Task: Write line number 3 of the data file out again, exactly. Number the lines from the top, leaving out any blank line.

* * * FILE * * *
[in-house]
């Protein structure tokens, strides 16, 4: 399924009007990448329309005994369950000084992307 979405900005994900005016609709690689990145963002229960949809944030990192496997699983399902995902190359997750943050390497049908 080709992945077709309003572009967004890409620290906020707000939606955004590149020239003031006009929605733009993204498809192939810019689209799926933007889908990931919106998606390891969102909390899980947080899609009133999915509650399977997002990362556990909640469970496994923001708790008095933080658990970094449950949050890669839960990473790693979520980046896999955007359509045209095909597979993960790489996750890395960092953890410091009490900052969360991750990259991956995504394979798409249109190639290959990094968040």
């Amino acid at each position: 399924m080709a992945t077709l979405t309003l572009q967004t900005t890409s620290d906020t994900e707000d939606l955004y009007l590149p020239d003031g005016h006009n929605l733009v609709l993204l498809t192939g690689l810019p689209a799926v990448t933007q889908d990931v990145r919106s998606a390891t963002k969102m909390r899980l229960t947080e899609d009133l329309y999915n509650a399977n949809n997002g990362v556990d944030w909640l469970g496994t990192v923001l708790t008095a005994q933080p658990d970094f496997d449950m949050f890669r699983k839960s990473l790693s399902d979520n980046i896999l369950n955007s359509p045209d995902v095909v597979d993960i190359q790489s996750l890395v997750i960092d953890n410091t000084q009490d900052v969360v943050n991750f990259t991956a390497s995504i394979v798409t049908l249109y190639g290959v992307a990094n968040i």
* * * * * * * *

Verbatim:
């Amino acid at each position: 399924m080709a992945t077709l979405t309003l572009q967004t900005t890409s620290d906020t994900e707000d939606l955004y009007l590149p020239d003031g005016h006009n929605l733009v609709l993204l498809t192939g690689l810019p689209a799926v990448t933007q889908d990931v990145r919106s998606a390891t963002k969102m909390r899980l229960t947080e899609d009133l329309y999915n509650a399977n949809n997002g990362v556990d944030w909640l469970g496994t990192v923001l708790t008095a005994q933080p658990d970094f496997d449950m949050f890669r699983k839960s990473l790693s399902d979520n980046i896999l369950n955007s359509p045209d995902v095909v597979d993960i190359q790489s996750l890395v997750i960092d953890n410091t000084q009490d900052v969360v943050n991750f990259t991956a390497s995504i394979v798409t049908l249109y190639g290959v992307a990094n968040i």